[ARC] Add Support for cbETH

As a huge supporter of LSD diversity my concerns might be unexcepted but here’s my current position on cbETH

  • V3 mainnet is very near, onboarding cbETH on V2 will be nice in the short term but hurt in the long term (liquidity frag)
  • current onchain liquidity impose isolation mode for protocol safety, especially in a pre-shanghai upgrade world that’s a V3 feature.
  • main use case are usage as collateral → needs isolation mode to stay safu
    usage as part of leverage loop in increase staking yield → needs emode to be efficient
    that’s powered by V3.

thus my position is clear:

  • NAY on V2,
  • YAE on V3 with tight isolation mode (that can be pushed up via AIP as asset gain traction onchain) & emode support.

Hi @Doo_StableNode - thanks for your reply.

The goal of this asset listing is to onboard more users from Coinbase and centralized platforms to a decentralized protocol such as Aave. It additionally leads to greater staked asset diversity.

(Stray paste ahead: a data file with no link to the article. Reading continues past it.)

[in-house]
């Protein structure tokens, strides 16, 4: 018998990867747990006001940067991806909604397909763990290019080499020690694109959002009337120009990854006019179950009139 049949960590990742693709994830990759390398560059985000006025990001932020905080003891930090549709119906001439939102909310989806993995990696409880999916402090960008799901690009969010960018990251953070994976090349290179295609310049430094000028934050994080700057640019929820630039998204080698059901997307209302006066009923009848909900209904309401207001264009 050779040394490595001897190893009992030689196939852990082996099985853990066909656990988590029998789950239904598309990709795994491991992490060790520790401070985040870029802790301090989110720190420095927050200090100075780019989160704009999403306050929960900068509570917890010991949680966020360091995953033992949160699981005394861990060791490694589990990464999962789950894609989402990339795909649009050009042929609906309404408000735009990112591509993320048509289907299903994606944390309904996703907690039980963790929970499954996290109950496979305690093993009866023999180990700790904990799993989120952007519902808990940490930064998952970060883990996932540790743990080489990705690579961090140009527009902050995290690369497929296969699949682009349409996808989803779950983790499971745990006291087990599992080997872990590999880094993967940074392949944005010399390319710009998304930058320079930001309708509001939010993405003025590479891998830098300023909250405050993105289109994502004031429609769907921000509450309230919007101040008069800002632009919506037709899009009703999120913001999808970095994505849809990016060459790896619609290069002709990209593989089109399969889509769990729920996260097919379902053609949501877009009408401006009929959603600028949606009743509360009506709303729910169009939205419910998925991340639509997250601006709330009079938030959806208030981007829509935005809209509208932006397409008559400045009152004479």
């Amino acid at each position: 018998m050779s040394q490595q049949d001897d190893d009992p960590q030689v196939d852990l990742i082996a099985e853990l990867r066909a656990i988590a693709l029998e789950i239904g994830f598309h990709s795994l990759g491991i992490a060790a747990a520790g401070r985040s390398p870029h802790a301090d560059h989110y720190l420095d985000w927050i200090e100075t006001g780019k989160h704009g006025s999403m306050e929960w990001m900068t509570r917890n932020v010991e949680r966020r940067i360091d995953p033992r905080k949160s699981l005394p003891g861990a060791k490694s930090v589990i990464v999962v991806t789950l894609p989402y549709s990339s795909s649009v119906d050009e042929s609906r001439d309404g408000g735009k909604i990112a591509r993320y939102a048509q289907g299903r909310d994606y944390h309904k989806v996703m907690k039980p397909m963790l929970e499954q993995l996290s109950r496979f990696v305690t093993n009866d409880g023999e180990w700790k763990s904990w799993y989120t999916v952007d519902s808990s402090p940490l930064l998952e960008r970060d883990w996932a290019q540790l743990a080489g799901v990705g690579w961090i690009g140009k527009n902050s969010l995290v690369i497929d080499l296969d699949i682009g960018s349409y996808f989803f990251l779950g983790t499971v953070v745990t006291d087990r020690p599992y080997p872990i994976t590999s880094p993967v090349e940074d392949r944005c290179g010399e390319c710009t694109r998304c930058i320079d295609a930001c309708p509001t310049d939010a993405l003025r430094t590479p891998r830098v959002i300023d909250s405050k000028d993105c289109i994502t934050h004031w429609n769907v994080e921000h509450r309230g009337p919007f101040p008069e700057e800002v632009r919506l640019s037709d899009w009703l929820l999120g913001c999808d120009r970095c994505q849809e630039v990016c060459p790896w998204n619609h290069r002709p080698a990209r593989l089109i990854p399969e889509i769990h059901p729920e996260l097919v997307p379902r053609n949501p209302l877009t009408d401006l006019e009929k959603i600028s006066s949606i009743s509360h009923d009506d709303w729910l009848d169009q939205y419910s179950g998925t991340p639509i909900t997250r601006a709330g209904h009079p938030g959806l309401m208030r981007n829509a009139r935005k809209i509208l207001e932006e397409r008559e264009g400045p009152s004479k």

By doing so, we believe it grows the overall ecosystem - linking critical infrastructure from both worlds.

It seems you may mean “mass adoption” here?

If not, we are currently not pursuing it as collateral and liquidation is not a current concern.

This may change in the future with the introduction of V3 - cbETH is a better fit for it there.

Please standby for risk analysis and parameters in the future.

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MZ - wouldn’t be an Aave proposal with your reply - glad to see you here.

I am grateful for your candidness towards cbETH’s fit on Aave.

As mentioned in the original proposal, users have the agency to choose where this asset lives. This is mentioned in the Intro section:

As for our impetus for allowing the option of V2 - internal stakeholders conveyed an interest in listing on V2 to beat a listing elsewhere. A cToken model, there is value in the listing living on Aave first.

This may inspire other teams to focus borrow / supply liquidity on Aave vs. other platforms.

This is my opinion and not representative of Coinbase or its affiliates.